I hadn’t read a Jack Reacher novel before seeing Tom Cruise as the star of the same-named movie. Movies are another escape for me, and I watch a lot of them. I liked Cruise as Reacher, although I had read in the reviews that he didn’t resemble the fictional character. That’s true. The Jack Reacher of Lee Child’s novels is a giant: 6’5”, 250 pounds, and muscular with arms as big as most people’s thighs. He is blonde and blue-eyed, ex-military police, nomadic, not a good looking guy, I’d call him “muggly,” and he travels with just a folding toothbrush and the clothes on his back, which he replaces as needed at cheap discount stores. I still picture him with Tom Cruise’s face when I read the books, but I told Ronald that I think Dwayne Johnson should play him in the next movie. He’s the right size, and he’s often played military and cop types.  Too handsome like Cruise, and certainly not blond and blue-eyed, but I think he’d be perfect.
In some ways, I married a hero taken straight out of a novel, someone who spent his working years fighting fires and caring for people in crisis, fighting for his own sense of justice, and taking care of his family: me and our twin daughters and his parents. Yet I want to be the person protecting, too, because that’s what life partners do.  They look out for one another and play the role of hero when the occasion calls for it.
I wish I could be one of the fictional heroes I read about in novel after novel. I dreamed of being a hero when I was a child, fixing every problem my parents faced and righting every wrong I stumbled upon. As an adult child of an alcoholic, I am still driven to fix problems and help people and make the world right. It isn’t easy though when life gets overwhelming, so I bury myself in a novel until I can find the resolve to get back up and keep on fixing. Ah, back to Jack Reacher novel #12, page 254.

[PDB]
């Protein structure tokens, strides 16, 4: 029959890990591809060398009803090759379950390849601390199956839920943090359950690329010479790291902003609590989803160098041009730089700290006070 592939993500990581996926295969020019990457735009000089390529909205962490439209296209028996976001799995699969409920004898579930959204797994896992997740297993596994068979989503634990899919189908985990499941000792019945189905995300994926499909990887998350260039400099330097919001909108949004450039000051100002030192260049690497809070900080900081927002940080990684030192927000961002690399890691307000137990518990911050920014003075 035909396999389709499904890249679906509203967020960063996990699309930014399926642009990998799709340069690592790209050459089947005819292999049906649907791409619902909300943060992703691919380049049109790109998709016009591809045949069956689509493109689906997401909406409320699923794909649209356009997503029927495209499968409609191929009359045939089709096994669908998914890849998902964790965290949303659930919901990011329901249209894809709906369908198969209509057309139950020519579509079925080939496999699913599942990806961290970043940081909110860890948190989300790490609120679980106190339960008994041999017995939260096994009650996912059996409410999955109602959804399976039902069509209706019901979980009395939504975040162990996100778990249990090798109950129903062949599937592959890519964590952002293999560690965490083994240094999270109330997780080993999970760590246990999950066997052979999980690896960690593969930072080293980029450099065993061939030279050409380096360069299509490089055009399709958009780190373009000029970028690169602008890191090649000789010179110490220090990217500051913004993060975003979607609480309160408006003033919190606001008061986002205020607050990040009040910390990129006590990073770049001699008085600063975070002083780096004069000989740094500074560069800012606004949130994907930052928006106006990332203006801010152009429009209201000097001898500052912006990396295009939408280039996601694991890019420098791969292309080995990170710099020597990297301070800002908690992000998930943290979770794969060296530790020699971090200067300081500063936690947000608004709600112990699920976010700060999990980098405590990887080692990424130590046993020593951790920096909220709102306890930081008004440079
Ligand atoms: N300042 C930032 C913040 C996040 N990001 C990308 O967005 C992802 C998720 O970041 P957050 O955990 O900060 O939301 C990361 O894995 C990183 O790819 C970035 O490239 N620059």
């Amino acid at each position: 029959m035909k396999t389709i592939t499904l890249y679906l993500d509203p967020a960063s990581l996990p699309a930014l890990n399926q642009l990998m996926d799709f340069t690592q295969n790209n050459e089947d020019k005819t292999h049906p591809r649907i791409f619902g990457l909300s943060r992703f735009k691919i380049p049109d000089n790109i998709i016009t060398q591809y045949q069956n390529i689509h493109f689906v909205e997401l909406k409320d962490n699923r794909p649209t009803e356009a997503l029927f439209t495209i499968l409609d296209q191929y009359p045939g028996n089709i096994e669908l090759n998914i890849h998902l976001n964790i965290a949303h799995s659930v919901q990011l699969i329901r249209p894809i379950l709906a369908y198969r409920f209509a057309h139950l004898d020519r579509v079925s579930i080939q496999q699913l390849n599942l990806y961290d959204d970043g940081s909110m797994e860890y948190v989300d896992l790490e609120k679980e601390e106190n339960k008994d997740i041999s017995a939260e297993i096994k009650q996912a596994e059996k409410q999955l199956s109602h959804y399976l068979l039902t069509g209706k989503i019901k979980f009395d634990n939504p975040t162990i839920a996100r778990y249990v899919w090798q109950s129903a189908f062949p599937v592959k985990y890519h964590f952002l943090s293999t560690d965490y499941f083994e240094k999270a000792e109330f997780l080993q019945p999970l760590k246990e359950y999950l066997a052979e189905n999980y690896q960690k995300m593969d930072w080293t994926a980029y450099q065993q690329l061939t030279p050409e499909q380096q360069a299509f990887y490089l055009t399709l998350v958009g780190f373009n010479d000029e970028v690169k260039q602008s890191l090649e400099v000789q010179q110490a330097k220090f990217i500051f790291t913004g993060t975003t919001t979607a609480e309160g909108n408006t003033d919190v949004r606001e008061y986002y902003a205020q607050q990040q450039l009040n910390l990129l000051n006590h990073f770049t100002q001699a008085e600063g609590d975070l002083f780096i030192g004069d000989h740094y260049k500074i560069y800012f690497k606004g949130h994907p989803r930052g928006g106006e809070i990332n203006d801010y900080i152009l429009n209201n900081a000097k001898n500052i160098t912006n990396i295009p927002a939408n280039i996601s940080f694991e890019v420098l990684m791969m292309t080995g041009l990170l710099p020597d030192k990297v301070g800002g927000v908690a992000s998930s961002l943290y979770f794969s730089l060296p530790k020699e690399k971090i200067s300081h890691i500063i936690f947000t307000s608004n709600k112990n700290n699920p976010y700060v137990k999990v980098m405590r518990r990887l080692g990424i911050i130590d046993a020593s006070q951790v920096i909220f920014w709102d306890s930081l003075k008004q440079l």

Below: Tom Cruise as Jack Reacher and 
my choice for the nomadic, ex-military policeman, Dwayne Johnson.

Friday, April 19, 2013

Separate and Unequal

I'm very pleased to introduce Jonnie Martin to you. I invited some other writers to share their race and culture experiences, and Jonnie is the first. If we cannot view our experiences through the lens of honesty and forthrightness, we cannot begin to heal our shameful history of racism and look forward to a new unified America.

They say that fish do not know that they live in water – it surrounds them, cradles them, feeds them -- it is all that they know.  Growing up in the south in the 40’s and 50’s was not so different.  We white southerners lived in a segregated world that cradled and fed us and it was all we knew.  It was all I knew until I was 16 and a brave man challenged me into awareness.
The year was 1955 in Arlington, Texas; I was a sophomore studying history and current affairs under one of the most popular teachers, a freckle-faced sandy-haired man we all lovingly called “Coach” because he also taught P.E. and managed the B-team in football.  He never berated or punished – only his encouragement led the boys to resounding victories on the gridiron. 
The year prior, the Supreme Court had issued its Brown v. Board of Education ruling calling for the desegregation of schools, but there was resistance throughout the south and a raging debate to maintain the “separate but equal” worlds of black and white.  On this particular day, Coach opened civics class with a counter to this popular notion:  “There is no such thing as separate but equal,” he softly drawled.